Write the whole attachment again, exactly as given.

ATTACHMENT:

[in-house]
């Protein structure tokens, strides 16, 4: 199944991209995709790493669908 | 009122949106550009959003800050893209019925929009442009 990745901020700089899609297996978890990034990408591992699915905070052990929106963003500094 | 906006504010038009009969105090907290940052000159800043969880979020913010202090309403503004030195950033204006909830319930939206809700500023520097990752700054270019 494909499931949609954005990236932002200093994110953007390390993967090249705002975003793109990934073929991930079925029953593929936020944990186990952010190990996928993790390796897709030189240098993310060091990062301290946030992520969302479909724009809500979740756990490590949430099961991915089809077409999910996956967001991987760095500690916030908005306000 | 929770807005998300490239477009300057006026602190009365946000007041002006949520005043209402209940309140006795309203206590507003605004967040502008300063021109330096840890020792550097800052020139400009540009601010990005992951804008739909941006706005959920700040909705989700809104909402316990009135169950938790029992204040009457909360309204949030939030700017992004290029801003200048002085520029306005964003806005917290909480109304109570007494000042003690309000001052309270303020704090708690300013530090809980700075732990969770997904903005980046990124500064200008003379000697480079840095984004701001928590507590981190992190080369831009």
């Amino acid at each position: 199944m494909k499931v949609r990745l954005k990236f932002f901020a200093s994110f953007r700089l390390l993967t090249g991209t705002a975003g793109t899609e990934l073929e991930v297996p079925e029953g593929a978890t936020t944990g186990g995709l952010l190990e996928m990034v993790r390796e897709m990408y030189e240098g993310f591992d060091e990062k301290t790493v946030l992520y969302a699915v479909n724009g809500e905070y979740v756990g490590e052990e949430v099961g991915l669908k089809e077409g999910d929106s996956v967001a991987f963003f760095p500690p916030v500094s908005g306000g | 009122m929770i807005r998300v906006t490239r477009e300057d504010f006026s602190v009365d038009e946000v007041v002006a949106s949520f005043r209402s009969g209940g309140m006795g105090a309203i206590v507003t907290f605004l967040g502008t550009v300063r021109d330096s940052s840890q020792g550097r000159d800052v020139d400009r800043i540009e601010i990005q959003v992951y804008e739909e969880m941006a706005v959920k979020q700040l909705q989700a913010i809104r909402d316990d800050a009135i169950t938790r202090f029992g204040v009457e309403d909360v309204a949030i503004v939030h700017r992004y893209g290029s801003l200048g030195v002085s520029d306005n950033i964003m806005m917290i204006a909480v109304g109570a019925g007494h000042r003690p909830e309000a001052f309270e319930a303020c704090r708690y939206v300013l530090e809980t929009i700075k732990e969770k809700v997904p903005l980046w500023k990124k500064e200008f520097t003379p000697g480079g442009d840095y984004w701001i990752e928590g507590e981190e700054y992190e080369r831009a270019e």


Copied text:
[in-house]
């Protein structure tokens, strides 16, 4: 199944991209995709790493669908 | 009122949106550009959003800050893209019925929009442009 990745901020700089899609297996978890990034990408591992699915905070052990929106963003500094 | 906006504010038009009969105090907290940052000159800043969880979020913010202090309403503004030195950033204006909830319930939206809700500023520097990752700054270019 494909499931949609954005990236932002200093994110953007390390993967090249705002975003793109990934073929991930079925029953593929936020944990186990952010190990996928993790390796897709030189240098993310060091990062301290946030992520969302479909724009809500979740756990490590949430099961991915089809077409999910996956967001991987760095500690916030908005306000 | 929770807005998300490239477009300057006026602190009365946000007041002006949520005043209402209940309140006795309203206590507003605004967040502008300063021109330096840890020792550097800052020139400009540009601010990005992951804008739909941006706005959920700040909705989700809104909402316990009135169950938790029992204040009457909360309204949030939030700017992004290029801003200048002085520029306005964003806005917290909480109304109570007494000042003690309000001052309270303020704090708690300013530090809980700075732990969770997904903005980046990124500064200008003379000697480079840095984004701001928590507590981190992190080369831009």
């Amino acid at each position: 199944m494909k499931v949609r990745l954005k990236f932002f901020a200093s994110f953007r700089l390390l993967t090249g991209t705002a975003g793109t899609e990934l073929e991930v297996p079925e029953g593929a978890t936020t944990g186990g995709l952010l190990e996928m990034v993790r390796e897709m990408y030189e240098g993310f591992d060091e990062k301290t790493v946030l992520y969302a699915v479909n724009g809500e905070y979740v756990g490590e052990e949430v099961g991915l669908k089809e077409g999910d929106s996956v967001a991987f963003f760095p500690p916030v500094s908005g306000g | 009122m929770i807005r998300v906006t490239r477009e300057d504010f006026s602190v009365d038009e946000v007041v002006a949106s949520f005043r209402s009969g209940g309140m006795g105090a309203i206590v507003t907290f605004l967040g502008t550009v300063r021109d330096s940052s840890q020792g550097r000159d800052v020139d400009r800043i540009e601010i990005q959003v992951y804008e739909e969880m941006a706005v959920k979020q700040l909705q989700a913010i809104r909402d316990d800050a009135i169950t938790r202090f029992g204040v009457e309403d909360v309204a949030i503004v939030h700017r992004y893209g290029s801003l200048g030195v002085s520029d306005n950033i964003m806005m917290i204006a909480v109304g109570a019925g007494h000042r003690p909830e309000a001052f309270e319930a303020c704090r708690y939206v300013l530090e809980t929009i700075k732990e969770k809700v997904p903005l980046w500023k990124k500064e200008f520097t003379p000697g480079g442009d840095y984004w701001i990752e928590g507590e981190e700054y992190e080369r831009a270019e």